The Key to David Bowie's American 'Fame'

March 07, 2021 by Elvin Sabla


As David Bowie toured his dystopian farewell to glam rock "Diamond Dogs" across the U.S. in 1974, he became increasingly obsessed with soul music.

Bowie was particularly fond of a Philadelphia-bred, funk-infused offshoot of the genre that would serve as a precursor to disco. In fact, he was so entranced by the sound of Philly that — during a month-long break after completing the tour’s first leg in August — he settled in the City of Brotherly Love to record the majority of what would become his ninth studio album, "Young Americans," at the legendary Sigma Sound Studios, where much of the Philadelphia soul music he was so enamored of was being produced. This set in motion a series of events that would ultimately lead to the development of a new sound for the ever-evolving artist and, with some help from celebrated rhythm guitarist Carlos Alomar and none other than John Lennon, his first number one U.S. hit, "Fame."

Though he was not able to enlist the Philadelphia International Records session players responsible for crafting Philly soul as hoped, Bowie did assemble a band with a couple of key ringers — one of which was Alomar, who would play an integral role in Bowie’s band for years to come. Instrumental to the project, Alomar also brought in some backup singers that included his wife Robin Clark and good friend Luther Vandross — before the latter's solo success. Together, they recorded what most critics consider a fairly straightforward soul album, "The Gouster."

"When I first met him, basically all we talked about was about soul music and rhythm and blues,” Alomar recalled. "I realized that his interest in soul music was from the very, very beginning of his life, and that he was very well-educated."

"The Gouster" would not be released until after Bowie’s passing as part of the "Who Can I Be Now? (1974-1976)" box set, however. Regardless, the experience had such a profound effect on Bowie that he decided to take his new recruits on the road for the remainder of the tour — renaming it Soul Dogs, scrapping some of his larger-than-life theatrics, and adding the new material to his set list, along with some soulful covers. Among them was a significant rendition of "Foot Stomping" by doo-wop group The Flares.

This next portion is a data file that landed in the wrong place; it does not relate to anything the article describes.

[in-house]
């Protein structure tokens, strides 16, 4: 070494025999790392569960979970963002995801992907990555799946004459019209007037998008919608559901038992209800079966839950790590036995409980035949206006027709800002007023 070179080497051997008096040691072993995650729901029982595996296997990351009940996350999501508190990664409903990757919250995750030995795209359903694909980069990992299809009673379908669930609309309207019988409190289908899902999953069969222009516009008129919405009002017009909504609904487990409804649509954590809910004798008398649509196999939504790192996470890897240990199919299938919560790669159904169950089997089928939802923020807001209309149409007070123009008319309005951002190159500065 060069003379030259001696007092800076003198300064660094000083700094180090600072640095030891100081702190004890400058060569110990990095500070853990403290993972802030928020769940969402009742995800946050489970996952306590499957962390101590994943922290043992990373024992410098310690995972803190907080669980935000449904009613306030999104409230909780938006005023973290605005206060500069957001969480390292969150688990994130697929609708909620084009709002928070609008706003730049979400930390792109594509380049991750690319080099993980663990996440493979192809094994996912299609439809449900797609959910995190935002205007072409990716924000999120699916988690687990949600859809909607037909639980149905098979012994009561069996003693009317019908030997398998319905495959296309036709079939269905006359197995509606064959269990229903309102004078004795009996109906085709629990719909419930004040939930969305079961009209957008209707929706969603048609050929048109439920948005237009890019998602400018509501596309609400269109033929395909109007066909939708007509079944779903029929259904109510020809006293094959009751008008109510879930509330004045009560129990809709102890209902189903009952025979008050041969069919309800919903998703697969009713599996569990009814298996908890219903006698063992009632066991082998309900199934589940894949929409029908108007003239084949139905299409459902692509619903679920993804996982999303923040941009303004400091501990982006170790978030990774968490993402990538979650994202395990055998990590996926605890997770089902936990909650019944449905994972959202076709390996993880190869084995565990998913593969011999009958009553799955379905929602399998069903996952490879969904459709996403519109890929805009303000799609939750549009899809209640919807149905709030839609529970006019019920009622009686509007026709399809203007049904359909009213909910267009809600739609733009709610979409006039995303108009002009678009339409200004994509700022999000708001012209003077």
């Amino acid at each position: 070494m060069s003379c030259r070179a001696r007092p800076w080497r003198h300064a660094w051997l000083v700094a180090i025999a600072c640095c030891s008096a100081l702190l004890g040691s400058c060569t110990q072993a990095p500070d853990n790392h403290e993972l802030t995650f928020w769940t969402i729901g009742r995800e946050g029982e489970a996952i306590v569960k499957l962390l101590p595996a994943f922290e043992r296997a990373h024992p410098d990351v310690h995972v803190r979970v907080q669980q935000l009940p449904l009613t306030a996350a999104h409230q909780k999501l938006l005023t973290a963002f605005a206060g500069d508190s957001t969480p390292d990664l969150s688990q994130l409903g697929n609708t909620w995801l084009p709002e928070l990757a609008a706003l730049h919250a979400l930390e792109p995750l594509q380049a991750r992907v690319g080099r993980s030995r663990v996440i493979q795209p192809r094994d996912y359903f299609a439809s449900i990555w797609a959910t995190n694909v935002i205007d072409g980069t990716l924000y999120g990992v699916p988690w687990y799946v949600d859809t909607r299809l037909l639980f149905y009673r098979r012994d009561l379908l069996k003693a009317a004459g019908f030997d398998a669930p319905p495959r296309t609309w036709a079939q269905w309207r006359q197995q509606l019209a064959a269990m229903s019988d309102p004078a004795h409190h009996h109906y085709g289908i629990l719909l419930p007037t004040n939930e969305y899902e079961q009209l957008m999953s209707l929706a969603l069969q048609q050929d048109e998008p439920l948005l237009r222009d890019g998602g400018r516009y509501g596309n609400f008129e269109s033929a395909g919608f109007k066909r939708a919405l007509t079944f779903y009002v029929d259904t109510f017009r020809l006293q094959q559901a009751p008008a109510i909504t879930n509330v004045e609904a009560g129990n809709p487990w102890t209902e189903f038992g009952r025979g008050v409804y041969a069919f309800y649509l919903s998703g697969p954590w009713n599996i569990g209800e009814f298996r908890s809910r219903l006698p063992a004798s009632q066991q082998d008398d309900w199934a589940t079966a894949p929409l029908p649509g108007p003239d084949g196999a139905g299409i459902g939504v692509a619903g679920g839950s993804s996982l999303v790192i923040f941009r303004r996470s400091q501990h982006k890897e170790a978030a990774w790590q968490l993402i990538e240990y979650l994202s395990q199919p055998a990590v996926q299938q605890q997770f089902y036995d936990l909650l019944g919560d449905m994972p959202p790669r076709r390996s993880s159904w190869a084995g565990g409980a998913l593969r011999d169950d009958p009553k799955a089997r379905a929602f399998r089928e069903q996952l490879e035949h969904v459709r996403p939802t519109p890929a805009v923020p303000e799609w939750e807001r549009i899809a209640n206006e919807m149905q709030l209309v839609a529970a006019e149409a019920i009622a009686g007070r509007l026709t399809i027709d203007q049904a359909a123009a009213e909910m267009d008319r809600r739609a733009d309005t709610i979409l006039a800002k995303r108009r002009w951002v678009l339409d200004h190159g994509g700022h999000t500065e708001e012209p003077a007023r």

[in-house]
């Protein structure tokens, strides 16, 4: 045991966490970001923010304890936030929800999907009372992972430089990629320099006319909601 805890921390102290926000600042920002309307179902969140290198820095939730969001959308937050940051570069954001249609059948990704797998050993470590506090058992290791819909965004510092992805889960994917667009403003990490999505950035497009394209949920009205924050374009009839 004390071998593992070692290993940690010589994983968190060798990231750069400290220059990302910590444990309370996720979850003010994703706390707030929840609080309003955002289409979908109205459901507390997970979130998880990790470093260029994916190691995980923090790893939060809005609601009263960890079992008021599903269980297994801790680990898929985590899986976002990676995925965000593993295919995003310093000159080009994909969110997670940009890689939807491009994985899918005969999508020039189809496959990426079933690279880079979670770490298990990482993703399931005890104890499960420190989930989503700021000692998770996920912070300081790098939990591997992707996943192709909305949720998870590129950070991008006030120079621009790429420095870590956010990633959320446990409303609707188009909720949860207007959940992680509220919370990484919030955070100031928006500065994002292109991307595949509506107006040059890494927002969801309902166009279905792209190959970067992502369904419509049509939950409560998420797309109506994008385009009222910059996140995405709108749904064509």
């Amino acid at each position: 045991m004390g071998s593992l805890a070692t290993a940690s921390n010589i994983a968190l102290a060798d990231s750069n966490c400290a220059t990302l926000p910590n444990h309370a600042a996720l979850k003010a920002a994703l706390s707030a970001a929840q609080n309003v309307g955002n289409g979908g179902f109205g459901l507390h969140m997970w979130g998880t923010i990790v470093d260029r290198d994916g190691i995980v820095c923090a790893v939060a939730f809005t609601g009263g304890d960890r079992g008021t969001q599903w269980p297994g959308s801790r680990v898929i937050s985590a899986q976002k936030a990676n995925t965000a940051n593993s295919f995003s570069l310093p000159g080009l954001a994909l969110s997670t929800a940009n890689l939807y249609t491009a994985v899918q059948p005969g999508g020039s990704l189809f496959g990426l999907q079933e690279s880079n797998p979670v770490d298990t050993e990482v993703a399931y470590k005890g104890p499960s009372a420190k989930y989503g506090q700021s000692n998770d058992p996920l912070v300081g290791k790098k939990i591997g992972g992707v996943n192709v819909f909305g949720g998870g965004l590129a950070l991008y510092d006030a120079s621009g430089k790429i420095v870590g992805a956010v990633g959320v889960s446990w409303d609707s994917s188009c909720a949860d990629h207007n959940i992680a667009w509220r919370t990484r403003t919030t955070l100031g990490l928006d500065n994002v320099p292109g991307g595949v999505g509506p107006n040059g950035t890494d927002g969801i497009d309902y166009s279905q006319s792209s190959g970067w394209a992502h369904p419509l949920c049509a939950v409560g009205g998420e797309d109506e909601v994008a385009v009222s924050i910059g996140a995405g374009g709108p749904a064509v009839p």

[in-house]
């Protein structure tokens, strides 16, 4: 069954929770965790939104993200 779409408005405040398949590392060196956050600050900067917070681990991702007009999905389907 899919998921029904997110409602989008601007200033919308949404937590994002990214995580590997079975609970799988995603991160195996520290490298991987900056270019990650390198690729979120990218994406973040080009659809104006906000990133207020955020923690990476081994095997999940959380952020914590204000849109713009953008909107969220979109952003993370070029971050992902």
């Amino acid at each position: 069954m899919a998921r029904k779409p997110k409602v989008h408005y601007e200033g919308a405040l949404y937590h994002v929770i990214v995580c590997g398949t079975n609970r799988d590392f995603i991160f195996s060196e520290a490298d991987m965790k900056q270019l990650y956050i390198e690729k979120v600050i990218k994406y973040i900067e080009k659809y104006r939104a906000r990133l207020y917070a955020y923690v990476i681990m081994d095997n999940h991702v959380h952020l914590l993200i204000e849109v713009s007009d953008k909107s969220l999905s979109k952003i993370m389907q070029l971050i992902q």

After the tour, in December, Bowie revisited the Sigma sessions in New York City and began the alterations that would result in "Young Americans" — dressing up the sound into something he dubbed "plastic soul," a co-opted term which he self-consciously explained as "the squashed remains of ethnic music as it survives in the age of Muzak rock, written and sung by a white limey." He was just putting the finishing touches on the album at the late Jimi Hendrix’s Electric Lady Studios the next month, when he decided to call on another iconic Brit for assistance.

Having met Lennon at a Hollywood party less than a year prior, where he had joked that he owned everything Lennon ever made "except the Beatles," Bowie naturally invited his new friend to lay down some backing vocals on a cover of the Fab Four’s "Across the Universe" for the album. After they finished, while listening to Alomar casually pluck his "Foot Stomping" riff, Bowie decided that it was too good to waste on a cover and the trio began work on "Fame" — with Lennon contributing the conceptual inspiration, backing vocals, some guitar work, and the iconic chant (though, according to some accounts, he originally shouted "aim" instead).

Plastic or not, "Fame" had a very real impact on the world of soul and beyond. James Brown, one of Bowie’s early influences and the Godfather of Soul himself, borrowed the melody of Alomar’s riff to use on "Hot (I Need to Be Loved, Loved, Loved)" later that year. George Clinton attested that the song inspired Parliament’s "Give Up the Funk (Tear the Roof of the Sucker)" the next. "Fame" even landed Bowie a coveted guest spot on Soul Train, and it has since been sampled or interpolated on dozens of classic hip-hop songs — including Public Enemy’s "Night of the Living Baseheads" and "Takeover" by Jay-Z.

Said Clark of Bowie’s so-called plastic soul: "He would laugh that off and say that this was his white-boy version of soul, but that's not it at all. He found inside of himself that soul singer that he always wanted to be."

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